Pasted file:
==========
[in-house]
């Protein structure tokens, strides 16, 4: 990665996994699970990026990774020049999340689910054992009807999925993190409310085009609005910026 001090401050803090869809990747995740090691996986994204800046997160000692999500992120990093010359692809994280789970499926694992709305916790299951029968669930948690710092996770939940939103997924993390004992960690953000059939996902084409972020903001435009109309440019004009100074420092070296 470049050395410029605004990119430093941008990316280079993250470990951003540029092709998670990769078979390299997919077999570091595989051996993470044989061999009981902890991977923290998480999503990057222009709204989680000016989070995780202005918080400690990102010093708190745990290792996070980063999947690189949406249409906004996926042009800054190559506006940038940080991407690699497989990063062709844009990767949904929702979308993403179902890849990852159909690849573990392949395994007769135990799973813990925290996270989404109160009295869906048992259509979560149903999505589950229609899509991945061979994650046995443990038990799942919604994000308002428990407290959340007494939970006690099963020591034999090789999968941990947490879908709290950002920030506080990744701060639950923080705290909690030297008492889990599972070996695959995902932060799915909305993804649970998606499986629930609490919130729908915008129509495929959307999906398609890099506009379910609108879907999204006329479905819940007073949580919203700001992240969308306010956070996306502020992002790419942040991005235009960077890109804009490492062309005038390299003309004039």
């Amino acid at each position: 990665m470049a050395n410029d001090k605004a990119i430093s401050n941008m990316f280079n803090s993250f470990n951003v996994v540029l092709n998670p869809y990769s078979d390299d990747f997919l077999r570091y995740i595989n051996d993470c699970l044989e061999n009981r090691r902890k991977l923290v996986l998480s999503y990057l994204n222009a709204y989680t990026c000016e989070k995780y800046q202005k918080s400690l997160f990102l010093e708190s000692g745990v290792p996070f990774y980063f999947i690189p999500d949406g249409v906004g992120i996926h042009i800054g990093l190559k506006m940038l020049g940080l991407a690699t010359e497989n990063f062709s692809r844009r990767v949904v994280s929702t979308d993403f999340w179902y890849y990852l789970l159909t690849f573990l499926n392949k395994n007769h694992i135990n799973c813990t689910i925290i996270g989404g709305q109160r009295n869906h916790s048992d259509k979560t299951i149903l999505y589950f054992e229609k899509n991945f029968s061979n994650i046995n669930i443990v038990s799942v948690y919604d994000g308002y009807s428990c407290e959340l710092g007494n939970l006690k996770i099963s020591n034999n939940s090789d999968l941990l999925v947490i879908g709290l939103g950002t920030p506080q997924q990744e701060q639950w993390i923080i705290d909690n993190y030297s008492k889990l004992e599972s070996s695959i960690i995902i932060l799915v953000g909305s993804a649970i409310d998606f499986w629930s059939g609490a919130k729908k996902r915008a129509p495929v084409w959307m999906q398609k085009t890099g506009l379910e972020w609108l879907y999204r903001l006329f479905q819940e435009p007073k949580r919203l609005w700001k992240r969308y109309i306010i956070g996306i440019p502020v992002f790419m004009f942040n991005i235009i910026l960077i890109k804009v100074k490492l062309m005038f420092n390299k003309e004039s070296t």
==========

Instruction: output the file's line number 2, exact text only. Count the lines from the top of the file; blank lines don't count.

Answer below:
């Protein structure tokens, strides 16, 4: 990665996994699970990026990774020049999340689910054992009807999925993190409310085009609005910026 001090401050803090869809990747995740090691996986994204800046997160000692999500992120990093010359692809994280789970499926694992709305916790299951029968669930948690710092996770939940939103997924993390004992960690953000059939996902084409972020903001435009109309440019004009100074420092070296 470049050395410029605004990119430093941008990316280079993250470990951003540029092709998670990769078979390299997919077999570091595989051996993470044989061999009981902890991977923290998480999503990057222009709204989680000016989070995780202005918080400690990102010093708190745990290792996070980063999947690189949406249409906004996926042009800054190559506006940038940080991407690699497989990063062709844009990767949904929702979308993403179902890849990852159909690849573990392949395994007769135990799973813990925290996270989404109160009295869906048992259509979560149903999505589950229609899509991945061979994650046995443990038990799942919604994000308002428990407290959340007494939970006690099963020591034999090789999968941990947490879908709290950002920030506080990744701060639950923080705290909690030297008492889990599972070996695959995902932060799915909305993804649970998606499986629930609490919130729908915008129509495929959307999906398609890099506009379910609108879907999204006329479905819940007073949580919203700001992240969308306010956070996306502020992002790419942040991005235009960077890109804009490492062309005038390299003309004039």